I have just returned from Champagne visiting the team of 'My Man In Champagne', a new PR and marketing business set-up in the heart of the Grand Cru Champagne producing area of Verzy.  The team, led by Jiles Halling is taking a very dynamic approach to a very unsung area of the fine Champagne market.

Concentrating on Grower Champagne's (wines produced by smaller Champagne Houses), Jiles and the team at MMIC are about to expose some delightful truths.  These are namely that much of the really good Champagne wine produced in the region never touches our lips.  Add to that the fact that we are too obsessed with big labels and being so dims our view.  Although many of the big famous brands do offer wonderful quality and a consistent house style, this is often easily matched and often surpassed by a number of smaller producers putting a great deal of effort into a far smaller yield.

Whilst in Champagne, MMIC Operations Director, Edmund Sherman treated us to a tour of Reims and a stop off at a local Champagne bar.  The focus remained resolutely "grower Champagne" and my gaze was corrected when it drifted to a larger producer.  One of the joys of the visit to Champagne was the choice in the styles of wines on offer.  Given that one cannot be expected to know in advance what these wines are going to taste like, the fun very much resides in the adventure of tasting as many as possible.  One wine that really stuck in my mind was the 2005 Grand Cru from Penet-Chardonnet.  A deliciously fruity nose and very fine acidity made my spirits very effervescent indeed!  The day before Penet-Chardonnet owner, Alexandre offered a taste test showing two wines with different dosage (dosage referring to the amount of sugar added to the wine to affect sweetness).  The first wine was not quite ready for release and was especially tart.  The dosage was evidently low but something about it really caught the imagination.  All I could think of was platters of oysters and langoustines.  After that we were given another unmarked bottle and asked to comment on the differences and say which we preferred. This second wine was certainly rounder and immediately offered more descriptive possibilities (I'll save you the deluge of notes, flavours, components and colours).  The difference between the two wines was that the second bottle had 4 grammes of sugar added and the former had no sugar at all.  At first dosage seems to do the wine the world of good where approachability is concerned but then after a while I couldn't help thinking about the first wine and the dreams of food it conjured in my mind.  Different wines for different times!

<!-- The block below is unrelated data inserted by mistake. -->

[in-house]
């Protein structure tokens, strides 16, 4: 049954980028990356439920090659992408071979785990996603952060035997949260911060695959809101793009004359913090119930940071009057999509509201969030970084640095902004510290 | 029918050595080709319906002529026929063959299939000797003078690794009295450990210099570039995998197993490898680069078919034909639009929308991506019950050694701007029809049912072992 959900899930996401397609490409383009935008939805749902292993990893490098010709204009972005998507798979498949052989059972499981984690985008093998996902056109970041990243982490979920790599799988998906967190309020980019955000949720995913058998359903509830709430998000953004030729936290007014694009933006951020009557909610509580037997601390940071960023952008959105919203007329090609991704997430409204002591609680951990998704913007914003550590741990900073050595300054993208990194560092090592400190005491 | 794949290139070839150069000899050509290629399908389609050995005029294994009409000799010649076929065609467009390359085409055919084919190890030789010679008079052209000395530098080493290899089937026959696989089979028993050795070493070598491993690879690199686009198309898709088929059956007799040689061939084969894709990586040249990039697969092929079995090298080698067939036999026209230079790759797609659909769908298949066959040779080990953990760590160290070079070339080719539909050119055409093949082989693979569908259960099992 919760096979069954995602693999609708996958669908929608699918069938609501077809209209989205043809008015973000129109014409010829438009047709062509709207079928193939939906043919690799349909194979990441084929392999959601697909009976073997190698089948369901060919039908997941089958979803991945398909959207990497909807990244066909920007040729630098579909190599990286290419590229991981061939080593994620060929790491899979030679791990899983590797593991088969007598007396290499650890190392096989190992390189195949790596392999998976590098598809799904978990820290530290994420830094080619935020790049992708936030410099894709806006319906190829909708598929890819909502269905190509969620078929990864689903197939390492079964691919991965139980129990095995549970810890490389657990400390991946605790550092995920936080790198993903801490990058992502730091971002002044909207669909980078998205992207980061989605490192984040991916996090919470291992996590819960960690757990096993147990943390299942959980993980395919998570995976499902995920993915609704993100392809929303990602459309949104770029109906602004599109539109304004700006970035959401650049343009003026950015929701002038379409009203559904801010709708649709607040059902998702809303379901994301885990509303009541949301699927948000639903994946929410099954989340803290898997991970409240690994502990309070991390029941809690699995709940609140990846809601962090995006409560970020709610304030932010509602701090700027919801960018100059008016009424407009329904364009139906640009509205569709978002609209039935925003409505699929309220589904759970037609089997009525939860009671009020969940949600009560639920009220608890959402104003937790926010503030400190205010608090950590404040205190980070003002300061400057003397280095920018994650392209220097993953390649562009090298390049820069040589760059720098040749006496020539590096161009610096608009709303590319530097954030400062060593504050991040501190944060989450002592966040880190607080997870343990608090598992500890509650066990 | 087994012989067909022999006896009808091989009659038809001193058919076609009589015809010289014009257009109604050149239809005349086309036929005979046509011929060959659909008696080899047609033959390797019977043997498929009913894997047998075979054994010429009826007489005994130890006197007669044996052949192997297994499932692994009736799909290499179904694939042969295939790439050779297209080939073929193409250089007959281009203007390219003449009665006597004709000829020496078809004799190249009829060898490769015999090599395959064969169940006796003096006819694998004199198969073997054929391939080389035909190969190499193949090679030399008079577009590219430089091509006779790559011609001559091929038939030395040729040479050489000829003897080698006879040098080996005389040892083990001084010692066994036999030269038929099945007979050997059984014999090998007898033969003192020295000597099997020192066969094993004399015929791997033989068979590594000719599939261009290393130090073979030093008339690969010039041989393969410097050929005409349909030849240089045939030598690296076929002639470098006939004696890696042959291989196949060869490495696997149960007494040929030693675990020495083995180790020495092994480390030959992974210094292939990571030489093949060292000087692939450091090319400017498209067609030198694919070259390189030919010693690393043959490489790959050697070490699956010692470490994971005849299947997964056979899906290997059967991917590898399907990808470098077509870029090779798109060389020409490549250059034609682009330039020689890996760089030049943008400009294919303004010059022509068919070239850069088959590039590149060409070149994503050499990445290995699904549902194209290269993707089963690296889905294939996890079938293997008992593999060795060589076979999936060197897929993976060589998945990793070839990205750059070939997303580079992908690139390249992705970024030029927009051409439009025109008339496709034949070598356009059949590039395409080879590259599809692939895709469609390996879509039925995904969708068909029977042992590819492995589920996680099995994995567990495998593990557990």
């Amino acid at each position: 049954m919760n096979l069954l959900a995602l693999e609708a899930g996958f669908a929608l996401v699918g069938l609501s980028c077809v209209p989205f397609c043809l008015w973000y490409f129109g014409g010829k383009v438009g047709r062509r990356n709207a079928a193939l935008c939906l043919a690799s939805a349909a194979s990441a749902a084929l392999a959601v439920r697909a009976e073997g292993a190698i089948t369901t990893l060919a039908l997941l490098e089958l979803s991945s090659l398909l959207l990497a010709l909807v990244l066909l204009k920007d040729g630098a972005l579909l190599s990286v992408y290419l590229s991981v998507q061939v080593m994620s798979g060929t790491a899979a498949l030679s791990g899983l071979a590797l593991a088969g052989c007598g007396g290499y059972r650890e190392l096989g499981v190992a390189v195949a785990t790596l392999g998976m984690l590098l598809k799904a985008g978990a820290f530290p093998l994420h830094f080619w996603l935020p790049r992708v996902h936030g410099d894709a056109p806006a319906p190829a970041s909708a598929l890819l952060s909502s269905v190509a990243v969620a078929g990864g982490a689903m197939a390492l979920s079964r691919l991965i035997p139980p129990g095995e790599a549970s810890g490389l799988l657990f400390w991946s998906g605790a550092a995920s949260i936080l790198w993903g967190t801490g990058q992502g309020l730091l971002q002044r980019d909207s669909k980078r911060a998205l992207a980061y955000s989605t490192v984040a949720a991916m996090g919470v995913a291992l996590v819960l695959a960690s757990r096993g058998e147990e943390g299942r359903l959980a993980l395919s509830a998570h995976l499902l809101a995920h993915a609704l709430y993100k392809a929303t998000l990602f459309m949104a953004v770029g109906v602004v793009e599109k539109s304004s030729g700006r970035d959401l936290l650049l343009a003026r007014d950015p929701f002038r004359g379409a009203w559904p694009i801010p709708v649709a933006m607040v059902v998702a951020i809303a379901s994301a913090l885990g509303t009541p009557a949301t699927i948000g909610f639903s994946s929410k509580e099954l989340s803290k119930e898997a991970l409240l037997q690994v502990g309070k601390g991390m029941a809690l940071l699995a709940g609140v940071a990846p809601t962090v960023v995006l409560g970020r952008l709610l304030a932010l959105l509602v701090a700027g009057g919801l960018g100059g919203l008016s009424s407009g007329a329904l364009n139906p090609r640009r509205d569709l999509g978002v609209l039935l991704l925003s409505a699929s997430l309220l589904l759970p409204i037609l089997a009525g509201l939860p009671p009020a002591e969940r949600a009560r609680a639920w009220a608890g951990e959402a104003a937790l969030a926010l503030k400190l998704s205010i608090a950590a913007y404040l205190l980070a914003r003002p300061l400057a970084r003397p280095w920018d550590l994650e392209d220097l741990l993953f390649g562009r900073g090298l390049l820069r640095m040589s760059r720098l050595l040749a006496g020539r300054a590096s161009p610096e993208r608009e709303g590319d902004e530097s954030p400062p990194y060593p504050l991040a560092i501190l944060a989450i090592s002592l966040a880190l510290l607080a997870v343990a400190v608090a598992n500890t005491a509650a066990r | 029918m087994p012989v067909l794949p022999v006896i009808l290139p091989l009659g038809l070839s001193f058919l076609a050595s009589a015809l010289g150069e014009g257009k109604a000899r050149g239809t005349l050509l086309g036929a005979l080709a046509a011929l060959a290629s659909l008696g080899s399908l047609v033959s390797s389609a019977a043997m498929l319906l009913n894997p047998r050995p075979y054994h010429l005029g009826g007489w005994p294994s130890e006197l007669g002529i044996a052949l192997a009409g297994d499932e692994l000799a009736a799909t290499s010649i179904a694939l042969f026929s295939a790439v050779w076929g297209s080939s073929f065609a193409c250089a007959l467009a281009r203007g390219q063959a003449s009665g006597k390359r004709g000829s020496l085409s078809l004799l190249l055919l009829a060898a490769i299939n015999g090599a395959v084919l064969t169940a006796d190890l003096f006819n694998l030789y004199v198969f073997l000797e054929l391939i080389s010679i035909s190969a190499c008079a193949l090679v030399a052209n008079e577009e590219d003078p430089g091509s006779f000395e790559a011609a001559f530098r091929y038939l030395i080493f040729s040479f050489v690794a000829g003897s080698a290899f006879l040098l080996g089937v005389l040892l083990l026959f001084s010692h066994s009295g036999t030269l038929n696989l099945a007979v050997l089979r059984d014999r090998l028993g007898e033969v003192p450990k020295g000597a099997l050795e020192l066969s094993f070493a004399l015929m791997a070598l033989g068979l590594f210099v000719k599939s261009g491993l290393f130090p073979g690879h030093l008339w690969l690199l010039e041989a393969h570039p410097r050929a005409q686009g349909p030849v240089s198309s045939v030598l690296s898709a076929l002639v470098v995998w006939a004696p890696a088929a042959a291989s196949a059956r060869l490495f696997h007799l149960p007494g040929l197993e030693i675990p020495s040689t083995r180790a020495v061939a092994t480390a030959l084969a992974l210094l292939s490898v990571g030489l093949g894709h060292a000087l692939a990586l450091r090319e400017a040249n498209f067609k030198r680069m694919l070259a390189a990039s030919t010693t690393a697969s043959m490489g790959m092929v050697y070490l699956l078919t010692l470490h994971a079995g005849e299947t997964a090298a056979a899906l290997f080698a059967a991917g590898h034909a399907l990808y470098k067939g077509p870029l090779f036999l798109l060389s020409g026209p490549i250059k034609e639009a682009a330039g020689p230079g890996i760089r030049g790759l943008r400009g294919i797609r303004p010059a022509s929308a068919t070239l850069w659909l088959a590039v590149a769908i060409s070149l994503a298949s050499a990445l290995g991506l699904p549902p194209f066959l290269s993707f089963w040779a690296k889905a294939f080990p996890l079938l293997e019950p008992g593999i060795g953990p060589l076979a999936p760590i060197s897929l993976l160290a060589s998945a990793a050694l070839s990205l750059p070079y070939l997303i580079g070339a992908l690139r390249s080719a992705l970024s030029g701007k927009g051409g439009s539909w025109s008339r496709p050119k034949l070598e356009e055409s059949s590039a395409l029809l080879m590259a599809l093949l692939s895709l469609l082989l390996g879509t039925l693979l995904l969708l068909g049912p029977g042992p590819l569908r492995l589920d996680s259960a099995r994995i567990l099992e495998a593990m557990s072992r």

All in all a great trip and one I would encourage everyone to take.  Champagne is not far away and offers a world of adventure for those who are bubbly minded!  Keep a look out for My Man In Champagne that will be launching very soon.


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COPOUT Book by Nick Breeze

Climate change podcast

Last week a picture was posted on Twitter of vines in Shabo, a large estate that lies to the west of Odesa on southern Ukraine’s Black Sea coastline. The image seemed benign at face value but the reality, of course, is that the city of Odesa has been bracing itself for attack by Russian forces. 


As COVID-19 conspires with the grimmest of winds and rain to force a societal retreat behind our own front doors, the word ennui springs to mind. The muddle of displeasure is pierced when Natalia hands me a large bulbous glass of a liquid I do not recognise.



Britain’s lamentable exit

On the eve of Britain’s official departure from the EU, my partner and I decided to explore a small town on the Italian Riviera where thewintry cold doesn’t feel so much like cold war bite.

I had warned my significant other that I would be having an inverse departure party, a release of the sanity valve if you like!


Sitting inside the ancient castle walls inside the town of Soave, a short drive from Verona in northern Italy, the unique slightly almond aroma of the indigenous grape, Garganega, rises gently from my glass. The castle sprawls up the side of an extinct volcano that gives the region its variant soil structures that mark out the better quality of Soave wines.


Tanisha Townsend decided to move to Paris 4 years ago after regularly passing through the city en route to the world’s most famous vineyards. In fact, it was about 2 years ago at the Printemps de Champagne Bouzy Rouge tasting in Reims that I saw (who we shall now refer to as) GirlMeetsGlass chirpily speaking to her web followers on Snapchat.


The cathedral in Santiago de Compostela, the final resting place of Saint James, rises out of the landscape, infested with antiquity. The rambling steep streets give way to shafts of dramatic light, emblazoned chapels, and tightly packed tapas bars, dusty, as old novels pressed together in antiquarian bookshops.


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